Sunday, 29 November 2015

Siena, day two: Jesus' Inner Chianti - Would You Like Fava Beans With That?

Siena, Italy (Siena, Italia)
With just one day left in Siena, we made the most of the Via di Città. 
Requiring coffee and pastries, we breakfasted at Nannini. It was immensely popular, having a huge line and nowhere to sit, so we ate our tasty morsels at a standing table. Not quite full enough from our cornettos and cappuccinos, we also sampled the local almond biscuit Ricciarelli di Siena (mmmm). 
As OPA passes are valid to be used for three consecutive days, on our second day we visited the sights we handn't yet seen. Entering the Battistero di San Giovanni, we were awed by the ornate decoration. It seemed almost more impressive than the duomo, as the ornamentation was condensed tightly into a smaller space, whereas inside the cathedral everything was massive and spread out. In the centre of the battistero was the basin in which babies are dunked headfirst, and directly behind that was a painting portraying Jesus pouring some water over himself. Yannick assumed that the painting was showing the story of Jesus inventing baptism, and that's why the priest next to him looked so confounded. 
Much of our time in the baptistery was spent angling the mirrors provided to visitors in an attempt to create interesting photos. We got there in the end!
One painting in particular that drew Yannick's attention was the above, in which some dude probably becomes a saint. What my ever immaginitive parter saw, however, was a dove beaming down a lychee to an elderly gentleman, who welcomed it with suitably agape mouth. 
Down a flight of stairs we visited the cripta, which was amazingly only discovered in 1999. It's situated right under the duomo's pulpit and boasts paintings from the 1200's (these aren't frescoes, but rather 'dry paintings' - a fresco is paint applied to wet plaster). They illustrate scenes from the messiah's life, death, rebirth and...death again? Many were in unbelievably good shape, probably because they had been forgotten for so long. 
One particularly weird part of the crypt was a kind of temporary exhibition showing a painting in which Saint Catherine of Siena is "drinking the blood from Christ's wound". Um, what?! Yes. Apparently the blood holds a source of salvation, so at the request of Jesus she starts suckling away from his corpse's ichor. I cannot fathom how people think this is not some cult-like behaviour. Seriously, wtf Jesus. 
Needing to be "nourished by love" ourselves, we returned to Pizzicheria di Miccoli for a repeat on the sandwich awesomeness of the day before and saw that other customers had ordered wine to go with their panini. (We also saw that some had ordered antipasto platters with a variety of cured meats and cheeses, but the quantities were enormous! With the relatively high prices (~€8 for a sandwich, much more for a platter), we would settle with bead stuffed with cheese and salami). Our sandwich was a bit more expensive than the day before, as you pay for the weight of cheese and meat inside, and our moustachioed vendor explained (in a stereotypical Italian accent) "I made you a big one!"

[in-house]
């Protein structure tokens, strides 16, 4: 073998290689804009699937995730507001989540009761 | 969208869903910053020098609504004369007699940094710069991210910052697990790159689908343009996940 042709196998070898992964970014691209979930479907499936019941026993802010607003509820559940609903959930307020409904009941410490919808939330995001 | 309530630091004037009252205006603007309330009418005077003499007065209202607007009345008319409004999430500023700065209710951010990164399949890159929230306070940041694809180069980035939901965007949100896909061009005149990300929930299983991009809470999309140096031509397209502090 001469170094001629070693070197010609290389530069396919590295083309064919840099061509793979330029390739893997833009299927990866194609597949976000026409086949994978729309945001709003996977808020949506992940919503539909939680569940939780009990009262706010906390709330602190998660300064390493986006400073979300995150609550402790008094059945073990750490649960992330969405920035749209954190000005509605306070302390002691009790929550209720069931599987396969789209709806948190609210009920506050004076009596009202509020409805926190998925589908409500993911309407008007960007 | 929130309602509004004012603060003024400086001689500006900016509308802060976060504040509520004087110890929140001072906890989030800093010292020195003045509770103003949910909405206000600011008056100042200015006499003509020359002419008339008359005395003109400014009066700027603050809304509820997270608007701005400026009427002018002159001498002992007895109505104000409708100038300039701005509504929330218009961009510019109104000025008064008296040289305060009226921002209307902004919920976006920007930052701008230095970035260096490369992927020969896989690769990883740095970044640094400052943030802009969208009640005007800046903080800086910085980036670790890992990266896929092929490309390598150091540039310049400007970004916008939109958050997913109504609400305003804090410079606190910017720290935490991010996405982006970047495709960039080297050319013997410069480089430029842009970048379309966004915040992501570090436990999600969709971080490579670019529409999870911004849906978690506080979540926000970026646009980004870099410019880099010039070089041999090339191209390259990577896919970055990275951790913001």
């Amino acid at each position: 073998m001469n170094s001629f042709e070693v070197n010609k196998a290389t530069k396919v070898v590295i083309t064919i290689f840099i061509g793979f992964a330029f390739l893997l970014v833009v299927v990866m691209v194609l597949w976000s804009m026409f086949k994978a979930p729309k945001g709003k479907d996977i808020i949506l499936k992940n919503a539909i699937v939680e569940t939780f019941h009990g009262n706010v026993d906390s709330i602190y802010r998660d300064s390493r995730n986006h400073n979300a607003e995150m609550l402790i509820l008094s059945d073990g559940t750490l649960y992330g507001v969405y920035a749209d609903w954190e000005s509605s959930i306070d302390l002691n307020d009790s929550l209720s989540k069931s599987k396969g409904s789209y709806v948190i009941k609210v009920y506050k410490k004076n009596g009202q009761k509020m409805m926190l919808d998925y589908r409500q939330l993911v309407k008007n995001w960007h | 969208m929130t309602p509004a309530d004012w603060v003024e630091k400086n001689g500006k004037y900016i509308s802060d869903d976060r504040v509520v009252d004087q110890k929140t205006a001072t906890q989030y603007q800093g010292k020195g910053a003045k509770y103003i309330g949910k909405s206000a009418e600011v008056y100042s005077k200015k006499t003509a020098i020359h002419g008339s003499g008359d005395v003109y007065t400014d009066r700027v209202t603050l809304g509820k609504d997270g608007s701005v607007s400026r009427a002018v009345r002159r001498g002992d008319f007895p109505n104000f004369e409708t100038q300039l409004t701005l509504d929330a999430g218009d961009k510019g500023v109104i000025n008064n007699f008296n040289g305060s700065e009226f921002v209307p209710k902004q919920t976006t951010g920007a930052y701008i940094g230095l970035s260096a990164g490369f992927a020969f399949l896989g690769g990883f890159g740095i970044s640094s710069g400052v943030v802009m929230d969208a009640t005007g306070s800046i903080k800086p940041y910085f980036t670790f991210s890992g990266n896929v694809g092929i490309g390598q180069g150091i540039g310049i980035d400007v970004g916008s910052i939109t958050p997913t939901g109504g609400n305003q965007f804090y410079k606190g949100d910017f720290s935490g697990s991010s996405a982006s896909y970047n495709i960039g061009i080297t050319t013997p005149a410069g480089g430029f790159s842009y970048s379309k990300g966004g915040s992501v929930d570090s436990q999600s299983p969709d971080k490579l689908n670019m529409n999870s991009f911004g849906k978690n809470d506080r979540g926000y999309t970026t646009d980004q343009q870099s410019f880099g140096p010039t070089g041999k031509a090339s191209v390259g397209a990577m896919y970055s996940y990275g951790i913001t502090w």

We enjoyed our large sandwich with a small bottle of Chianti while standing outside the shop. With no tables whatsoever, lunchgoers either take their food away with them or are given wooden boards placed upon barrels at the shopfront. Standing there nomming, we made a great advertisement to passersby who may have been looking for a lunchtime panino and tipple. We were also under the close eye of a boar's head wearing spectacles - that's the kind of place di Miccoli is! A bit quirky, but overwhelmingly in favour of all manner of meats. (Also note my scarf - this was the pesky runaway who I recaptured the day before.)
Full to bursting, we needed to wait a while before dessert (gelato!). We sat on the Campo for a time, though it was much cloudier than the day before and a wind made the usually sun-soaked bricks unfavourably cool. Wanting to breathe warmth back into our legs, we wandered into the courtyard of the Palazzo Chigi-Saracini, which dates back to the twelfth century and contains a sweet well. 
This moody photo we snapped of the duomo shows just how cloudy it was. Luckily it didn't rain, but I definitely required that errant scarf in order to stay warm!
Once our bellies had enough space, we visited what could now be referred to as our usual stomping ground: Venchi. This time around we opted for sorbets and fruit-based gelatos to test out their skills - were they only good at making the chocolate-based flavours, as that is their main product? Nope! Their sorbets were excellent, proving to us that Venchi (though a prevalent chain) were damn fine gelartisans. Yes, I made that word up. What of it?!
The last sight on our OPA pass was the Oratory of San Bernardino, where we took in a cornucopia of Madonna del Latte paintings, in which the Virgin Mary breast feeds 'our lord and saviour'. It was so bizarre! And the artists clearly had never seen a naked woman before, as quite often the breast in question was emerging from the centre of her chest, and was altogether too close to her neck to be anatomically realistic. 
Outside on the piazza, we were treated to an art installation of several obese women in various poses. I suppose it ain't over til the fat lady sings. As the piazza is shared with the University of Siena, we theorised that it may be a student's doing. 
So, did I prefer Siena or Florence? Well, it's too early to say. You'll have to stay tuned for my Florence posts. 

Today's post was almost called: Under the Spell of the Bespectacled Boar